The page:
Food & Dinning in Chalkidiki
The Greek Taverna
Youll find that the Greek taverna can cater for your every need! While some offer a huge menu featuring traditional and local speciality dishes, others may have a few daily specials announced by the waiter. All, though, will be equally accommodating if you simply want a beer and a plate of chips. Often you may be invited into the kitchen to actually choose your meal, in which case pre-cooked food will usually be reheated to a lukewarm temperature unless you ask otherwise. Lukewarm seems to be the way the Greeks like it!
The kafeneion (café) in Greek villages is essentially a men only experience where men go to meet their mates, read and discuss the papers and drink coffee over a game of backgammon. However, visitors of both sexes are usually warmly welcomed and its an ideal opportunity to meet the locals and try the coffee. Remember, sugar is added to Greek coffee (café hellenico) before its served at the table, so to specify how sweet you want it, ask for glyko (sweet), metrio (medium), or sketo (no sugar). Frappe (iced) coffee is a delicious alternative in summer.
Youll certainly find typical Greek dishes such as tzatziki
(a yoghurt, cucumber and garlic dip), taramasalata (fish roe pureed
with lemon juice, oil and either bread crumbs or potato)and humus
(chickpea dip), which are now so familiar to us. Every taverna though
has its own variation on the theme.
Its Greek salads (horiatiki salata) which often make such a big impression on visitors. You may be able to make it up yourself from the bowls full of lettuce, slices of onion, tomato, cucumber, olives, and chunks of feta (a salty and crumbly sheeps milk cheese), with oil and vinegar in bottles to drizzle liberally over the top.
Look out also for dolmades (vine leaves stuffed with minced beef and/or herby rice), melitzana (aubergine - fried or as a dip with tomato and onion), gigantes (giant butter beans in tomato sauce) and saganaki (fried or grilled feta cheese).
Staples youre likely to see on most menus include moussaka
(layers of minced lamb with aubergine and white sauce), sikoti (grilled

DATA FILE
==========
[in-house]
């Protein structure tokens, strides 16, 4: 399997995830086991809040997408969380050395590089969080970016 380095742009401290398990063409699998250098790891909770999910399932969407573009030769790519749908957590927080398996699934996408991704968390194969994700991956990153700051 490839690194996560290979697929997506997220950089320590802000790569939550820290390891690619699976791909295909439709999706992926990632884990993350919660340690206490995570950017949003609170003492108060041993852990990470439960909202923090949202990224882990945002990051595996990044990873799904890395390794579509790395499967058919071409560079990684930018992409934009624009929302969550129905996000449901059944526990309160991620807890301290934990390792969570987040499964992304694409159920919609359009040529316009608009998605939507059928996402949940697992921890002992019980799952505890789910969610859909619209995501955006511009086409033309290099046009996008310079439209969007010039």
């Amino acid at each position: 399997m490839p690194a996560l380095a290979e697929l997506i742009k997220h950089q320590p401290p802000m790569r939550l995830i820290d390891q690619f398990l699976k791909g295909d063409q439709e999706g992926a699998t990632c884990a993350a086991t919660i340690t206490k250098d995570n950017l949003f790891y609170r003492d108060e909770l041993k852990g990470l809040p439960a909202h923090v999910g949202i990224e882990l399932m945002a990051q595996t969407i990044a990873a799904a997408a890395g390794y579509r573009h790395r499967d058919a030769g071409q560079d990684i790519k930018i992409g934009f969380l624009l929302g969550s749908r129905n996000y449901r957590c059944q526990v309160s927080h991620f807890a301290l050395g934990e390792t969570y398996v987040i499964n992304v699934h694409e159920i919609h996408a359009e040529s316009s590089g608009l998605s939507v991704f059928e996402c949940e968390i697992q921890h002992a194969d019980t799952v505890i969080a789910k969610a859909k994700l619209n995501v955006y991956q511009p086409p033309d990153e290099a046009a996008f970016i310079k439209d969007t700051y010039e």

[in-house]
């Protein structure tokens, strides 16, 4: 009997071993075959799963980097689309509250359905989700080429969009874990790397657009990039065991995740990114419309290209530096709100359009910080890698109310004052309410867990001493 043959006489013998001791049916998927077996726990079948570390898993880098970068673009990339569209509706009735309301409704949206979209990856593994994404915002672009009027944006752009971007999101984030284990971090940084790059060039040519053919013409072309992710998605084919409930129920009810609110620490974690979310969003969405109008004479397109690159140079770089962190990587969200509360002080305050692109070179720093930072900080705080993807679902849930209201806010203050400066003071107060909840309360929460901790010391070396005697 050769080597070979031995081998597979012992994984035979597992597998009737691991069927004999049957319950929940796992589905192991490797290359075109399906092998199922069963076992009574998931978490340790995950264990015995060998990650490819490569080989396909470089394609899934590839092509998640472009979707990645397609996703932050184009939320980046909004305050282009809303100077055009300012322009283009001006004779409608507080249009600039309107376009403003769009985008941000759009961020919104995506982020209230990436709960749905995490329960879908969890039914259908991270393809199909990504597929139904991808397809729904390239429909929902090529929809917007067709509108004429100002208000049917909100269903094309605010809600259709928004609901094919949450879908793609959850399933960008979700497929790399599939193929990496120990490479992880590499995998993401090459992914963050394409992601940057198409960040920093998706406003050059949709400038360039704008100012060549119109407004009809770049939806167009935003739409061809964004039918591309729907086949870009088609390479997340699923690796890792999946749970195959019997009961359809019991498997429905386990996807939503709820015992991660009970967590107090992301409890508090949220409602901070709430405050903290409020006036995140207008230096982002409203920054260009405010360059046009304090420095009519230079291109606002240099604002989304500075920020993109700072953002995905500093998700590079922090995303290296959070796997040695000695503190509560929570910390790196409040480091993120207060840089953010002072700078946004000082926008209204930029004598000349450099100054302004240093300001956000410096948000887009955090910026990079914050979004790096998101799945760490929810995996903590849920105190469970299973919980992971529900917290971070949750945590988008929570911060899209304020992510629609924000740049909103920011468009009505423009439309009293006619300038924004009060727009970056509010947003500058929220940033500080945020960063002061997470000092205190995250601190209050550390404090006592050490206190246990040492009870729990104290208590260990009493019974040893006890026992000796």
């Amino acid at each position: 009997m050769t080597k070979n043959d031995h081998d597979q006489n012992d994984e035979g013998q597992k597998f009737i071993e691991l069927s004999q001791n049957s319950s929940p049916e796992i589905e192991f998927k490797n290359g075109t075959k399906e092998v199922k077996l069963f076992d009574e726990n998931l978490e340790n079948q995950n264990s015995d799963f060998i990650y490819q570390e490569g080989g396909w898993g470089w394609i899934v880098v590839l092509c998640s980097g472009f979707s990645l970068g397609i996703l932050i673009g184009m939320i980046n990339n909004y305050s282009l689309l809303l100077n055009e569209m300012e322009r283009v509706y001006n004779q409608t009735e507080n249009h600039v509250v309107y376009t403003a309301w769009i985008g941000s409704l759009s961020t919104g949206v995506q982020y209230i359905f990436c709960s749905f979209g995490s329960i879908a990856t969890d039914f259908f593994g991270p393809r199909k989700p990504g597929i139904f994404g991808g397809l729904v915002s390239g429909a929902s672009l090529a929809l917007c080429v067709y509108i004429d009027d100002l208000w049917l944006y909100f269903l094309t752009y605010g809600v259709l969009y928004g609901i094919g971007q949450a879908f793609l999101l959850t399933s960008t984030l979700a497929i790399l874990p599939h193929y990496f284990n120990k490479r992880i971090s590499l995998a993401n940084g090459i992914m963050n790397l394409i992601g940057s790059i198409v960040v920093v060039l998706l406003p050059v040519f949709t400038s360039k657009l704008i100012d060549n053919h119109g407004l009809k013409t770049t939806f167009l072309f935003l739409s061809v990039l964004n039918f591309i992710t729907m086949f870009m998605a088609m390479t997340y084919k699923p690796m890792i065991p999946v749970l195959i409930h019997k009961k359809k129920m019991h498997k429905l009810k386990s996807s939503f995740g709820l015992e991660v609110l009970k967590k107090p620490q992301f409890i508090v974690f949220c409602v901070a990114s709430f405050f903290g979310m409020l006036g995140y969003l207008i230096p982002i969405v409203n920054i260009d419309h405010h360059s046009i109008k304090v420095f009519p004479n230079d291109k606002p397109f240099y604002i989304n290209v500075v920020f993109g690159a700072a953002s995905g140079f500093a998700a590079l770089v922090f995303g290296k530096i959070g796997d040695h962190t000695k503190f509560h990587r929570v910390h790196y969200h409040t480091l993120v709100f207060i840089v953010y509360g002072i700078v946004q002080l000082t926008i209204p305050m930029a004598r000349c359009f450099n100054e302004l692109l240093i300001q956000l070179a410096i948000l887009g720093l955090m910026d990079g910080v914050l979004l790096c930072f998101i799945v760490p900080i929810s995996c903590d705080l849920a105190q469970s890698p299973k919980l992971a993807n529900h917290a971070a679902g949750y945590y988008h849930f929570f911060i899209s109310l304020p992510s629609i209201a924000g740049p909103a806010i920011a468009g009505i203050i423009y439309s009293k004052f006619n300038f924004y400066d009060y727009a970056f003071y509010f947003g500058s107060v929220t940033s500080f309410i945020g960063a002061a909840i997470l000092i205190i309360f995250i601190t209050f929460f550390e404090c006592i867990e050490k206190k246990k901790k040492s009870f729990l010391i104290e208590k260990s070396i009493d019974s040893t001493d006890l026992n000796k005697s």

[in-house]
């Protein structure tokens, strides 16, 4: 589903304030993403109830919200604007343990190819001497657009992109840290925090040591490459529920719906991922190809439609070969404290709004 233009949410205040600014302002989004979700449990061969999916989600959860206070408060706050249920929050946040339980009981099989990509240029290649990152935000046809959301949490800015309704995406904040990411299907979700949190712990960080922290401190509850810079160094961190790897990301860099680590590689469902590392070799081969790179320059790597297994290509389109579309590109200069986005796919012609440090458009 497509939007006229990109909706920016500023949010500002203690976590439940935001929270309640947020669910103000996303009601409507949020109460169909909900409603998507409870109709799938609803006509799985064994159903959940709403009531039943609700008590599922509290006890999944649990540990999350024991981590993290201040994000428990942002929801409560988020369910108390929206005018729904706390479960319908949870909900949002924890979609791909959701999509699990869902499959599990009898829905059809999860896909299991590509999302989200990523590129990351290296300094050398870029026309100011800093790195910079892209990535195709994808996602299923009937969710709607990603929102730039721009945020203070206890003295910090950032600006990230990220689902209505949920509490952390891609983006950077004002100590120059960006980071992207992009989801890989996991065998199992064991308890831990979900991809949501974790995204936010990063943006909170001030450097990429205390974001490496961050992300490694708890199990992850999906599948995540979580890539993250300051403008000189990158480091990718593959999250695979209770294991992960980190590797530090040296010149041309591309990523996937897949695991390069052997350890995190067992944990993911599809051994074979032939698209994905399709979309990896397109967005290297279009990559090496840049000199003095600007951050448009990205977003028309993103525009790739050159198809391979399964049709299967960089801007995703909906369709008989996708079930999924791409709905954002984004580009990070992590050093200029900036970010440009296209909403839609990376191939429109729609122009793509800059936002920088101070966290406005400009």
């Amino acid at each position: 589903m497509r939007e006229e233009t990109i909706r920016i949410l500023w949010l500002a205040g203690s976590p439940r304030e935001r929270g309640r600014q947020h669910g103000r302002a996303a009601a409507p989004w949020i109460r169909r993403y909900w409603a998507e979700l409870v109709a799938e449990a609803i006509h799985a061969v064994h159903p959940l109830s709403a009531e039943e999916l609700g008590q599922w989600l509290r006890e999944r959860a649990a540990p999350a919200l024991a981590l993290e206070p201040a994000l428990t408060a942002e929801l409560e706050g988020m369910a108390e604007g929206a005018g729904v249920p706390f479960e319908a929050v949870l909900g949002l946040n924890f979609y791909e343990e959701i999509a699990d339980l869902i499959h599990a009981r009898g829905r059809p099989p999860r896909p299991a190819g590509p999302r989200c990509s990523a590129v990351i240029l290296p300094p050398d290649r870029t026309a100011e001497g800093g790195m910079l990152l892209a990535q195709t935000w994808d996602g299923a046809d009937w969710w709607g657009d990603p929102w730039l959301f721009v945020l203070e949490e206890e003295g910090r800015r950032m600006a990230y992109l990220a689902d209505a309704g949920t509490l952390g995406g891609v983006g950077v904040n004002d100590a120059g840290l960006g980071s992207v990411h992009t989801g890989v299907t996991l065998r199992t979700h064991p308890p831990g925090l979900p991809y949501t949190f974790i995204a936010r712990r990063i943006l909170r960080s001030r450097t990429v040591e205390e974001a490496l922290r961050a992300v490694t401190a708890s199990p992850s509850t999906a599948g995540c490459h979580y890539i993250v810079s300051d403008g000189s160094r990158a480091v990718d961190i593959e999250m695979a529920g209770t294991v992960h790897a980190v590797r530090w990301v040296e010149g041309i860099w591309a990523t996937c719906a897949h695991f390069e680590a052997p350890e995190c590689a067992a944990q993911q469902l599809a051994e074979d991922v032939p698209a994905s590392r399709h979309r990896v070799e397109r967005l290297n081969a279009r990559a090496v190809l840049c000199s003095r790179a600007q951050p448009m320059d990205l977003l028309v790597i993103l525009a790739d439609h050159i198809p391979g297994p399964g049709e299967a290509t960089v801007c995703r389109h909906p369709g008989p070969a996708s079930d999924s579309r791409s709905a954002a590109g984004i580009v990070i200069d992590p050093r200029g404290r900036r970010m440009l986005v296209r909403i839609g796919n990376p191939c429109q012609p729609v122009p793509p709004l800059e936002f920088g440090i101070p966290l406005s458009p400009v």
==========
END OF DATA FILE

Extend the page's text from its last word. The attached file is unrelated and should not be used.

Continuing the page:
liver fried with herbs and garlic), stifado (a casserole often based
either on veal, rabbit or beef with herbs, vinegar, tomatoes, onion
and garlic) and fricassee (lamb or pork pieces cooked in a lemon and
egg sauce). Pastitsio is also frequently on offer - a minced meat
pie including macaroni, tomatoes and cheese in a bechamel sauce. Meatballs
come under various names - biftekia, soutsoukakia or keftedes - according
to their shape. Again, you can expect variations on different islands
or in different tavernas.
Barbecued meats and fish can be particularly tasty - look out for souvlakia (lamb, pork or veal grilled on a skewer), kotopoulo (chicken) and gyros, similar to a doner kebab.
There is usually excellent fresh fish available although itll probably be the most expensive dish on the menu. Frozen fish, however, should be cheaper with frozen prawns (garidhes) for example, around a third of the price of fresh ones. Youll come across kalimari (squid), barbounia (red mullet), astakos (lobster) and marides (whitebait), a cheap option but very delicious. Fish is sold by weight, so make sure you know just how much money youll be coughing up when you order!
Vegetarians neednt worry too much, as plenty of vegetables and fruits are used in Greek cuisine. Standard dishes include briam (aubergines, courgettes, peppers and tomatoes - ratatouille style), melitzanes fournou (aubergine baked with tomatoes and onion), kolokithea tiganita (courgettes fried in batter) and fassolia and bamyes (green beans and okra served in a tomato sauce with herbs). If youre lucky, the taverna owner may even prepare something especially for you, from seasonal vegetables around at the time.
Pastries are the most common type of dessert, and its best
to go to a kapheneion to find them or to the speciality shops called
zacharoplasteio. Both serve delicious sweets such as baklava (filo
pastry with honey and nuts), kadaifi (similar - but with shredded
wheat instead of pastry), bougatsa (flaky pastry with a cream and
cinnamon filling), loukoumades (doughnuts laced with cinnamon and
honey), nougat and halva. A taverna may offer some simple fresh fruit
to follow a meal, fruit salad, ice cream - or perhaps some creamy
Greek yoghurt, again with wonderful honey.
Summer fruits include melon, watermelon, peaches, apricots and, later on, figs. If you come at Easter time youll find the huge juicy oranges which are grown and sold all over Greece - and at prices very much cheaper than were used to.
Retsina will undoubtedly be on the wine list in every restaurant
its flavoured with pine resin and is something of an
acquired taste! House wines are much cheaper and vary greatly so its
really a matter of experimenting wherever you go.
Greece is famous for two drinks in particular - Ouzo, and Metaxa. Ouzo is a strong aniseed drink similar to French Pastis or Ricard and normally served to mix with water, which turns it milky white. Its also great with orange juice or lemonade, as fruity alternatives! Metaxa is a Greek brandy, which is graded in stars according to quality. While 7* can be drunk neat and 5* is fine as a mixer, its advisable to steer clear of 3* unless alcohol content really is your sole criterion!
When that lunchtime moussaka was just too long ago, its time to make for a bakers or a kiosk, where youll find delicious little filo pastry pies. Fillings can be sweet or savoury according to your craving, and include cheese (tiropitta), spinach (spanakopitta), minced lamb (kreatopitta), creamy vanilla custard (bougatza) or apple (milopitta).